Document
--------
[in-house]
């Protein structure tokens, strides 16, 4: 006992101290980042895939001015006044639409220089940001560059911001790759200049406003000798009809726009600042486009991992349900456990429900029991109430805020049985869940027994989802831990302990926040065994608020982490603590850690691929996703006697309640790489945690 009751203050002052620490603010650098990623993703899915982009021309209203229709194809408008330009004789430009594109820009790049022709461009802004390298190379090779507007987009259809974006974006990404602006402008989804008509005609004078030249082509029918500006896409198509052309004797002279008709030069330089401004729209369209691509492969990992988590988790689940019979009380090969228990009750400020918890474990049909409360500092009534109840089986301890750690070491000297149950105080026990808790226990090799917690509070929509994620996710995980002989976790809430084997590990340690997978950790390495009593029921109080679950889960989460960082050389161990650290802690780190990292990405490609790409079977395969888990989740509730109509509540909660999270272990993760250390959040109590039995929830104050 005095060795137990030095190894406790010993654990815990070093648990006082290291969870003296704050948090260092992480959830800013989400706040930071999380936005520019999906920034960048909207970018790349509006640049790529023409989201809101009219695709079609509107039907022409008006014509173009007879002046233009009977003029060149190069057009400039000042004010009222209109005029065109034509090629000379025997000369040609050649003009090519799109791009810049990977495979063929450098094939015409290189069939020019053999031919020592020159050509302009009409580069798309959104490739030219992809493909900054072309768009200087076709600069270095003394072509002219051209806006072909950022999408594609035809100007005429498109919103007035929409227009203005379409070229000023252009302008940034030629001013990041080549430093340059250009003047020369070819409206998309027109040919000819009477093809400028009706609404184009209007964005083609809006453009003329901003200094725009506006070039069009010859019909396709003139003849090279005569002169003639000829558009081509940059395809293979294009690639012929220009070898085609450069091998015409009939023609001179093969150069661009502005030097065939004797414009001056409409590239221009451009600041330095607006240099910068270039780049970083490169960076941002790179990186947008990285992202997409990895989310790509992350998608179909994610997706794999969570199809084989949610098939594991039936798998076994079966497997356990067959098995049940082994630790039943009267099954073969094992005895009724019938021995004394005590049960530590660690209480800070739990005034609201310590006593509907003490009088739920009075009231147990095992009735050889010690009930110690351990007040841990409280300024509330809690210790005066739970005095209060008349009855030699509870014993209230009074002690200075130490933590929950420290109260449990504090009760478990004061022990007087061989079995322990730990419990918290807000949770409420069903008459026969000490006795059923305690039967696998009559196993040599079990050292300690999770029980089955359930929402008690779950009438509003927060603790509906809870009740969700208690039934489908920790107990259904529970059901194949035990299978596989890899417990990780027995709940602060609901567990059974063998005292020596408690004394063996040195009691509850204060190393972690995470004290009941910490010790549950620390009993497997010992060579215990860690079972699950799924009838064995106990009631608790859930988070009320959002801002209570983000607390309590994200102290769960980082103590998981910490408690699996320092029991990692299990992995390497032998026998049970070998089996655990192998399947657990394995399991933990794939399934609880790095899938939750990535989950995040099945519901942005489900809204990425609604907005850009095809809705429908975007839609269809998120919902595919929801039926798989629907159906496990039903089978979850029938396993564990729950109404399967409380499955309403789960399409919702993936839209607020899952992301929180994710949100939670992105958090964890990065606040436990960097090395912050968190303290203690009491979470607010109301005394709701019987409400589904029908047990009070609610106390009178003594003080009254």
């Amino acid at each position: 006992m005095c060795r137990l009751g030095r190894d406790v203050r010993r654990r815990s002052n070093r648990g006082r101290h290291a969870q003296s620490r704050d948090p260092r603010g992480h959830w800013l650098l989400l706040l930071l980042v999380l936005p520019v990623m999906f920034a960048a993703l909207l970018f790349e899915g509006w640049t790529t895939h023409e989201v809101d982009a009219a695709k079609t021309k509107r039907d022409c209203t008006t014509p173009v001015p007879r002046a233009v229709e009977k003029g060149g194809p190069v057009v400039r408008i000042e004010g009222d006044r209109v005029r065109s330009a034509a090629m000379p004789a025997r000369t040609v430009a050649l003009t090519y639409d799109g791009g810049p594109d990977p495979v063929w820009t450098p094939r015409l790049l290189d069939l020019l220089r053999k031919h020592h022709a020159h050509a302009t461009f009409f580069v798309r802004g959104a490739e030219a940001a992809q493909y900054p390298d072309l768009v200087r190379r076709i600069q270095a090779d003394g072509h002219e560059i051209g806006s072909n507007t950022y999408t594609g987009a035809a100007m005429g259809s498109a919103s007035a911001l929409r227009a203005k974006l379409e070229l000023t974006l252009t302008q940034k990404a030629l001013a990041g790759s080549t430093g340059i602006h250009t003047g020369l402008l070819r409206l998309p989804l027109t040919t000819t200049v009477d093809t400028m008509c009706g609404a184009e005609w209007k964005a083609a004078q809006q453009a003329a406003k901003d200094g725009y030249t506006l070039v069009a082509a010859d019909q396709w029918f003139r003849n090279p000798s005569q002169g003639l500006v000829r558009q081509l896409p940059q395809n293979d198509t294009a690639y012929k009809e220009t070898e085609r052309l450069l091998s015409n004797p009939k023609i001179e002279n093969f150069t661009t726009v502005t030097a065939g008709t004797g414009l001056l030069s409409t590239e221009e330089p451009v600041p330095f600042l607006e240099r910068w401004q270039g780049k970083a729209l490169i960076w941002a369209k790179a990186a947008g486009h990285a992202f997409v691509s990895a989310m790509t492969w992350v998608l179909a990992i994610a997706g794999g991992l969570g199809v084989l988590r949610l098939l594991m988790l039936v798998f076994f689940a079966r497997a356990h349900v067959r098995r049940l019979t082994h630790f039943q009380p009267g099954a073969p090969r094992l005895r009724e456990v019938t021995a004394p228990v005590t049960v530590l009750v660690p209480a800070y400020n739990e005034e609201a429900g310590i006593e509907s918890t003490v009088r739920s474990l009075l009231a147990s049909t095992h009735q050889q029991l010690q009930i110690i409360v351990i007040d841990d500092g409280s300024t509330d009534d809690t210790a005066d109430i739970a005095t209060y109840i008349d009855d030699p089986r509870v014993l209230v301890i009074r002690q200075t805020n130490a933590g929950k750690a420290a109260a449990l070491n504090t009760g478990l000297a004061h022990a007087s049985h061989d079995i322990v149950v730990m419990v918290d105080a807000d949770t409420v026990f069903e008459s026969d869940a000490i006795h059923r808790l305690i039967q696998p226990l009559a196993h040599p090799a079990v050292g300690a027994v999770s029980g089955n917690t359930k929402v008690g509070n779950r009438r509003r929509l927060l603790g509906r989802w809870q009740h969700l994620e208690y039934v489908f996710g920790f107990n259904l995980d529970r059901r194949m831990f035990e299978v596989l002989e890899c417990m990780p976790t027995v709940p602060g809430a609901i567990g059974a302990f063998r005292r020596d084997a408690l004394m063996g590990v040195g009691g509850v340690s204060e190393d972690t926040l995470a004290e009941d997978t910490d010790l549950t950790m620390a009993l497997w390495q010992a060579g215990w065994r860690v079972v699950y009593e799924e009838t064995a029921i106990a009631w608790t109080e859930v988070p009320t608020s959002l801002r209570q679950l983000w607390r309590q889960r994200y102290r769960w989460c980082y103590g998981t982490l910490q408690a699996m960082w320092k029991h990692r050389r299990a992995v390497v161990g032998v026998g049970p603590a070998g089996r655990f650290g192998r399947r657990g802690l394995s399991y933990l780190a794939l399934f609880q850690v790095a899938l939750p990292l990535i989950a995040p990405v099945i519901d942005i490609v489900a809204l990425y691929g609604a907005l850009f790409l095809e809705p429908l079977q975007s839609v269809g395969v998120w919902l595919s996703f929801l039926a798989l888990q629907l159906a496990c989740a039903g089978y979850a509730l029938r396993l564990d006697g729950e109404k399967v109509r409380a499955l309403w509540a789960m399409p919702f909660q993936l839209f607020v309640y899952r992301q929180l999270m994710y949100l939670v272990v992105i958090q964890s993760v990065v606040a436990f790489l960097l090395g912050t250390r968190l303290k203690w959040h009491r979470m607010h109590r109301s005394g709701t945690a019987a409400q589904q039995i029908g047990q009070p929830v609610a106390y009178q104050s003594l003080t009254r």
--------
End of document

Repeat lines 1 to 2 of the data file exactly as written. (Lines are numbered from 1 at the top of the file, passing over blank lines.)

[in-house]
């Protein structure tokens, strides 16, 4: 006992101290980042895939001015006044639409220089940001560059911001790759200049406003000798009809726009600042486009991992349900456990429900029991109430805020049985869940027994989802831990302990926040065994608020982490603590850690691929996703006697309640790489945690 009751203050002052620490603010650098990623993703899915982009021309209203229709194809408008330009004789430009594109820009790049022709461009802004390298190379090779507007987009259809974006974006990404602006402008989804008509005609004078030249082509029918500006896409198509052309004797002279008709030069330089401004729209369209691509492969990992988590988790689940019979009380090969228990009750400020918890474990049909409360500092009534109840089986301890750690070491000297149950105080026990808790226990090799917690509070929509994620996710995980002989976790809430084997590990340690997978950790390495009593029921109080679950889960989460960082050389161990650290802690780190990292990405490609790409079977395969888990989740509730109509509540909660999270272990993760250390959040109590039995929830104050 005095060795137990030095190894406790010993654990815990070093648990006082290291969870003296704050948090260092992480959830800013989400706040930071999380936005520019999906920034960048909207970018790349509006640049790529023409989201809101009219695709079609509107039907022409008006014509173009007879002046233009009977003029060149190069057009400039000042004010009222209109005029065109034509090629000379025997000369040609050649003009090519799109791009810049990977495979063929450098094939015409290189069939020019053999031919020592020159050509302009009409580069798309959104490739030219992809493909900054072309768009200087076709600069270095003394072509002219051209806006072909950022999408594609035809100007005429498109919103007035929409227009203005379409070229000023252009302008940034030629001013990041080549430093340059250009003047020369070819409206998309027109040919000819009477093809400028009706609404184009209007964005083609809006453009003329901003200094725009506006070039069009010859019909396709003139003849090279005569002169003639000829558009081509940059395809293979294009690639012929220009070898085609450069091998015409009939023609001179093969150069661009502005030097065939004797414009001056409409590239221009451009600041330095607006240099910068270039780049970083490169960076941002790179990186947008990285992202997409990895989310790509992350998608179909994610997706794999969570199809084989949610098939594991039936798998076994079966497997356990067959098995049940082994630790039943009267099954073969094992005895009724019938021995004394005590049960530590660690209480800070739990005034609201310590006593509907003490009088739920009075009231147990095992009735050889010690009930110690351990007040841990409280300024509330809690210790005066739970005095209060008349009855030699509870014993209230009074002690200075130490933590929950420290109260449990504090009760478990004061022990007087061989079995322990730990419990918290807000949770409420069903008459026969000490006795059923305690039967696998009559196993040599079990050292300690999770029980089955359930929402008690779950009438509003927060603790509906809870009740969700208690039934489908920790107990259904529970059901194949035990299978596989890899417990990780027995709940602060609901567990059974063998005292020596408690004394063996040195009691509850204060190393972690995470004290009941910490010790549950620390009993497997010992060579215990860690079972699950799924009838064995106990009631608790859930988070009320959002801002209570983000607390309590994200102290769960980082103590998981910490408690699996320092029991990692299990992995390497032998026998049970070998089996655990192998399947657990394995399991933990794939399934609880790095899938939750990535989950995040099945519901942005489900809204990425609604907005850009095809809705429908975007839609269809998120919902595919929801039926798989629907159906496990039903089978979850029938396993564990729950109404399967409380499955309403789960399409919702993936839209607020899952992301929180994710949100939670992105958090964890990065606040436990960097090395912050968190303290203690009491979470607010109301005394709701019987409400589904029908047990009070609610106390009178003594003080009254």